by Phil Riley (The Memoir Club)
Phil Riley worked on the night shift at Ross Foods with a bloke called Kenny Butterworth, who originally lived near Salford Cinema before moving toFolly Lane. Phil listened to Kenny's incredible Second World War stories night after night and promised to write them down for posterity. Kenny died but Phil delivered on his promise.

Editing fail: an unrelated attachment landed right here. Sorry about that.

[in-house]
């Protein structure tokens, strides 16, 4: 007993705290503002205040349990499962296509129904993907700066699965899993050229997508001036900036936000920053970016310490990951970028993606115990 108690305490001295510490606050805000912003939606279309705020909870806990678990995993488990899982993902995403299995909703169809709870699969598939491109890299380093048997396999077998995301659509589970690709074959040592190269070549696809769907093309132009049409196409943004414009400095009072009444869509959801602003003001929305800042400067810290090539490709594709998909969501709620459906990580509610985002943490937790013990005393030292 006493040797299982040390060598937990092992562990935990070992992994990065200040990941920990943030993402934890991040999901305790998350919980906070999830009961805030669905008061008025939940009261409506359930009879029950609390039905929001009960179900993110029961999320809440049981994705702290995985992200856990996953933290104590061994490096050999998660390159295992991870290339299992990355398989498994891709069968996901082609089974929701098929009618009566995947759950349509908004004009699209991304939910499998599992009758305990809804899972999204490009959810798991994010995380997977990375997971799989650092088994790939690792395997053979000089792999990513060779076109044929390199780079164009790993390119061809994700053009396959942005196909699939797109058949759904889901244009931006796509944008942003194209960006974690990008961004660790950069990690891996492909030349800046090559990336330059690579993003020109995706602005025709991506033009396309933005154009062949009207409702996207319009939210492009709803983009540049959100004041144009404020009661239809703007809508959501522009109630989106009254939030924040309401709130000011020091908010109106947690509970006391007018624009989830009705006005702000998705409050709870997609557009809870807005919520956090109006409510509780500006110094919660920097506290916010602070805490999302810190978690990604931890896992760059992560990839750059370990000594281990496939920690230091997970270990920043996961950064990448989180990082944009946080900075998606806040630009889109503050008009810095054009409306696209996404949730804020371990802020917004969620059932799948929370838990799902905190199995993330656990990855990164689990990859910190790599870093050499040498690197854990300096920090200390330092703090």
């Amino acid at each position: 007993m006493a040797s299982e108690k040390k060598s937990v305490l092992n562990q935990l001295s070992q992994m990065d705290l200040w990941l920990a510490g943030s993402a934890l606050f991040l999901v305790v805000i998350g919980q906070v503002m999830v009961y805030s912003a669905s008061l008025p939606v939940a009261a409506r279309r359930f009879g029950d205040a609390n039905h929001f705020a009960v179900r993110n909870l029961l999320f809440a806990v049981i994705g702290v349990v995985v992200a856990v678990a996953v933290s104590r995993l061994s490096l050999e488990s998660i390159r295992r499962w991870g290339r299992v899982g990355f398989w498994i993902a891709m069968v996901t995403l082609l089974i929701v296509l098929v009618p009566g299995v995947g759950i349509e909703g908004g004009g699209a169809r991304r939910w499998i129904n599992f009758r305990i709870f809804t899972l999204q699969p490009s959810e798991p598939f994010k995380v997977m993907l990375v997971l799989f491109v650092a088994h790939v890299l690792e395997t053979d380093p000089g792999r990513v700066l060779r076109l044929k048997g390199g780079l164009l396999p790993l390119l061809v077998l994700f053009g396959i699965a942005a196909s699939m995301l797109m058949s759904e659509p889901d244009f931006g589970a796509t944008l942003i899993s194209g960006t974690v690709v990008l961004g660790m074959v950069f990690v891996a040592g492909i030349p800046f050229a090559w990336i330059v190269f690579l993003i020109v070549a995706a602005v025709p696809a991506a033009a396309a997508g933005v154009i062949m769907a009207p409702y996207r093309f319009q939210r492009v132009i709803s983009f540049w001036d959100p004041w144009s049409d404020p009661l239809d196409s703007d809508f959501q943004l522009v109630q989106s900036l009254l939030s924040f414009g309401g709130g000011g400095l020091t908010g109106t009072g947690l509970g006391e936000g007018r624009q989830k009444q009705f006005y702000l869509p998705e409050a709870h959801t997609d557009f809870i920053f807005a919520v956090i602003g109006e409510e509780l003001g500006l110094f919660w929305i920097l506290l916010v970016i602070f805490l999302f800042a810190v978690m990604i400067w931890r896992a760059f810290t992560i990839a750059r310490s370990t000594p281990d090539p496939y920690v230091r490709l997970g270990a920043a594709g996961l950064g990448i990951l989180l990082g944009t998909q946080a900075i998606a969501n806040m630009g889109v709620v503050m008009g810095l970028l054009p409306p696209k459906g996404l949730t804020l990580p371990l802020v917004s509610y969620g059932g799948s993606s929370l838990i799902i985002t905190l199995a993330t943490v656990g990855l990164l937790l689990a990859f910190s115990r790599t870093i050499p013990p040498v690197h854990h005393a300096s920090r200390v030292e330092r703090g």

Everyone has a tall story to tell, tucked away somewhere in their ‘bag’of memories and Kenny was no exception but as we worked together he only ever got to tell me ‘snippets’ of the story. One week he mentioned some fights, another week he told me about aircraft crashes and a large flood in India. Yet another time he was living in luxury but then he was at deaths door with illness. After a while I tried to piece together the snippets and realised that if they were true, this man had cheated death so many times it was just amazing and so contrary to his unassuming appearance. In his late fifties with some remaining grey curly hair and about 5’ 7’’ yet not well built after a serious illness, the only thing that belied Kenny’s casual manner were his dark penetrating eyes. It was those eyes that had seen so much. As I pressed him harder he loosely gave me the ‘joined up’ version which basically covered his teen years and his service as an Armourer in the Royal Air Force. Indeed, just surviving to adulthood had been more luck than management due to the desire for occasional speed trials on motorcycles, which ended abruptly. Once he had joined up, the nature of the work and service requirements laid the field wide open and that is not overlooking the fact that aeroplanes don’t always keep flying. Although we were a generation apart, we had many things in common and became good friends to the extent that during one night shift I told him that he should get the whole story written down. He replied in his basic Lancashire accent “Ya might be right, but ahm not one for writing much” in a very matter of fact tone. It’s peculiar how naivety is only evident with hindsight. “Look.” I said, somewhat enthused. “I’ll write it for you.” He looked at me "You reckon?” “Yeh, sure” I replied. I’d taken a moment’s thought now “but I’ll have to ask you a lot of questions.” He thought a moment “Ah suppose so. Go on then.” So it was that on one night shift at Ross Foods Ltd. Westwick in the early hours of the morning I committed myself to an amount of work that I had previously thought incomprehensible. Over the next few months and years I frequently visited Kenny at his home where I asked questions and interviewed him then returned to my home and produced loads of notes about all he had said. This continued until the toll of lifes tribulations forced me to abandon the project which permanently scared my concience. When I was informed of his death some years later, I was truly grieved and the scar was freshly torn. When my wife and I went to Norwich and formed fifty percent of the mourners at his cremation, after his wife and daughter, I had to address my inner torment. In some effort of self redemption for failing to keep my word, I resolved to fulfill my original promise to him, regardless of the time or cost by making an absolute commitment to myself this time, to write Kenny’s story.